Globe’s original business, which dated back to 1911, was manufacturing lighting equipment for farm, street and railway use. As the lighting equipment business dwindled in the early 1920s, the company switched gears to the production of automobile batteries, according to Johnson Controls’ website.
Globe was convinced the future was in automobiles, so the company negotiated a contract with Sears to provide batteries for its catalog business in 1924. A year later, Globe needed to meet the demand for batteries, so a company executive formed the Union Battery Company of Chicago.
The operations of Globe Electric and Union Battery were consolidated in 1929 to form Globe-Union Manufacturing Company.
In 1978, Johnson Controls acquired Globe-Union, Inc., becoming a leading domestic manufacturer of automotive batteries for the United States replacement market and the combined domestic replacement and original equipment market.
Around 2008, then JCI Power Solutions responded to a change in the automotive industry, in which certain parts of the world, such as Europe, saw tighter environmental regulations. Auto manufacturers were required to reduce emissions and improve fuel efficiency, and began implementing new technologies to meet their needs, such as “start-stop,” a feature that temporarily turns off a vehicle at a red light rather than sitting idle.
While certain types of lead-acid batteries can power a vehicle with start-stop capabilities, others are not equipped to do so over a long period of time. The composition of traditional lead-acid batteries is such that to charge and recharge the battery frequently (turning a car on and off) would considerably reduce the battery’s lifespan, Rigby said.
As auto manufacturers increase the complexity of vehicles, adding both computer technology and new features, Clarios has to follow suit, innovating its products to meet vehicle electrification and stringent fuel economy requirements.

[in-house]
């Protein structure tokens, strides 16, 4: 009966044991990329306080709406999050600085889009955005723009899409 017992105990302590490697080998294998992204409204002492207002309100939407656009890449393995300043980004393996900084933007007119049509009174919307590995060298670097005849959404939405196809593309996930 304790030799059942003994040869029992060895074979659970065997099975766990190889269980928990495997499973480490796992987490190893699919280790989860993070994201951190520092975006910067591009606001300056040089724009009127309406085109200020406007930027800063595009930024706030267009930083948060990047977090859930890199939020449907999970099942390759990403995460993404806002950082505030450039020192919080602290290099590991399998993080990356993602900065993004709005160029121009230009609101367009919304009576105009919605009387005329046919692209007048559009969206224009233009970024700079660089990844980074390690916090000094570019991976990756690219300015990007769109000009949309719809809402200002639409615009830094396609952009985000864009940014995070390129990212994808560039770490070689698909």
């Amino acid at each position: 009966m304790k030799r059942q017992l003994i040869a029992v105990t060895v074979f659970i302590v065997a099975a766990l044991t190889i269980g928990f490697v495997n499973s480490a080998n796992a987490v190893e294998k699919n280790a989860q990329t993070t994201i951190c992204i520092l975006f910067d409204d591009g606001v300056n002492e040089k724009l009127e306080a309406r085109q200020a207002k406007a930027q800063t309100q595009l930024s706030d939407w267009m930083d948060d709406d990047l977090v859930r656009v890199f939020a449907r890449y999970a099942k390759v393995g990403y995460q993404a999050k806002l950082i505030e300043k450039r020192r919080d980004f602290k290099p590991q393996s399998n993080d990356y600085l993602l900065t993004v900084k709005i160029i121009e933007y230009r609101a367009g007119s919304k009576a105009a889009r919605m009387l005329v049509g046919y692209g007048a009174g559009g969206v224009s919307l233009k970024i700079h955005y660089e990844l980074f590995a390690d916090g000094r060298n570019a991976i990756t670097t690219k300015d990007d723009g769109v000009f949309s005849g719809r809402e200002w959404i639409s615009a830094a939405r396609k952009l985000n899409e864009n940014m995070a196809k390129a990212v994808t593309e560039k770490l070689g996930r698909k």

“That has really forced us to develop a broader range of products that have evolved from the traditional starter battery to things like Absorbent Glass Mat or enhanced battery technology, which improve the capability to support things like start-stop,” Rigby said.
It may seem counterintuitive to place so much emphasis on lead-acid battery technology as opposed to, for example, lithium ion technology, which is used as the primary source of power in electric vehicles. But Rigby says vehicle electrification is not happening as fast as it may appear, adding that large format lithium ion batteries have their challenges.
“The challenge on the larger format batteries, to be blunt, it’s a slowly evolving market despite all of the hype and all the articles about how everything’s changing,” Rigby said. “It is changing, but it’s changing much slower than what people think.”
In 2019, a total of 17 million vehicles were sold in the U.S., compared to approximately 1.5 million EVs on the road total, according to the Edison Electric Institute, an association representing all U.S. investor-owned electric companies.
However, EVs are expected to grow in popularity over the next decade. By 2030, the number of EVs on U.S. roads will reach more than 18 million – or 7% of the 259 million vehicles (cars and light trucks) expected to be on U.S. roads in 2030, according to the EEI.
Still, Clarios is not betting all of its chips on the apparent shift to EVs. Instead, the company is doubling down on the growing demand for two emerging technologies in lead-acid. The first is Absorbent Glass Mat (AGM), which can support start-stop technology, and the second is enhanced flooded battery, which is built for an extended life and with a larger number of charging cycles.
“The reality is that 90% of the vehicles produced every year are still relying on engines and traditional battery or AGM battery technology to enable their power needs,” Rigby said.